Following a weekend of violent clashes between Donald Trump's supporters and protesters, former Republican presidential candidate Ben Carson says he sees the "real possibility" of escalation.
"He actually represents where people are,” Carson said Monday on TODAY, adding that "we have to stop and focus on the real enemy,” such as Islamic terrorism rather than each other.
Carson became the latest rival-turned-supporter of Trump on Friday, saying the two “buried the hatchet” over nasty exchanges over the past few months and have moved on. Carson also said there were “two different” Donald Trumps: the man seen by the public and the “cerebral” side seen in private who “considers thing carefully.”
Just hours later Friday, the Trump campaign cancelled a rally scheduled in Chicago because of escalating clashes between Trump protesters and supporters. And on Saturday, a protester charged Trump’s podium at another campaign event.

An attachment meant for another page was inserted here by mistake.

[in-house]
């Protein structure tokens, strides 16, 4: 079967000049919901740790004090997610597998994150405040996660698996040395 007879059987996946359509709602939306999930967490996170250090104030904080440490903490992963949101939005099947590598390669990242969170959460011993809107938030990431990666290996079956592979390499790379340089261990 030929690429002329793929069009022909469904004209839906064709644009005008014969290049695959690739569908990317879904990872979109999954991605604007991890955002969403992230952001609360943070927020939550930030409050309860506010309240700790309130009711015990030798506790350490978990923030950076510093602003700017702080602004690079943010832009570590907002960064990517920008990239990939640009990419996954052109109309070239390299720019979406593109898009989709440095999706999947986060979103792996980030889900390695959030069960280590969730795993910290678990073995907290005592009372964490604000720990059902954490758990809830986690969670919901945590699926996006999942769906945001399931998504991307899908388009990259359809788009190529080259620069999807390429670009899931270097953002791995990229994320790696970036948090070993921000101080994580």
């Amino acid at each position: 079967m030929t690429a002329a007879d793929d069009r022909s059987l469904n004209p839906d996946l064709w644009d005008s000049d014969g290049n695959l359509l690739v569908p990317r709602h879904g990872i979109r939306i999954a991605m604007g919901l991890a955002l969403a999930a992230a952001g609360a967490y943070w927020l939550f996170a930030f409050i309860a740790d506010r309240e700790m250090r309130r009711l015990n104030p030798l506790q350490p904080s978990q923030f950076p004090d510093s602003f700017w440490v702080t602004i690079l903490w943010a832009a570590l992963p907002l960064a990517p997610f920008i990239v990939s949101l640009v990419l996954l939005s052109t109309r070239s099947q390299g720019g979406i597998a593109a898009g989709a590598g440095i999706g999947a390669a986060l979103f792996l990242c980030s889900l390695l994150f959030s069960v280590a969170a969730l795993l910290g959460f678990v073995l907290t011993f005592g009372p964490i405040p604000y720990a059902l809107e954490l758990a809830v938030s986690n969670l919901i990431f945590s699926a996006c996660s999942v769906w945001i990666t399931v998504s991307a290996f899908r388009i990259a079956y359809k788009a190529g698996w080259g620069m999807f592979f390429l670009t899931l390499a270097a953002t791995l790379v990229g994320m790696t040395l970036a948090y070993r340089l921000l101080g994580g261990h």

Trump’s rivals, including Republicans Ted Cruz and Marco Rubio, along with Democrats Hillary Clinton and Bernie Sanders, have blamed Trump for encouraging a violent tone at his events and inciting his supporters to get physical.
While Carson admitted he would have handled the weekend events differently, he put most of the blame on protesters, saying they’re not giving Trump supporters much choice in how to respond.
"There is a real possibility of escalation, because those who are the victim of them have two choices, they can submit and do whatever those protestors want them to do, or they can fight back," he said. "And if they deicide to fight back, there could be an escalation."
Carson also said the focus has been misplaced in coverage of recent Trump events.
"The problem is that there are those who are being taught that if someone disagrees with you, you have the right to interfere with their First Amendment rights, their ability to express themselves, their freedom of speech. That’s where the emphasis needs to be," he said.
Carson said his endorsement of Trump followed a private conversation with the Republican front-runner, whom he said "thinks deeply and does have some openness to spiritual things."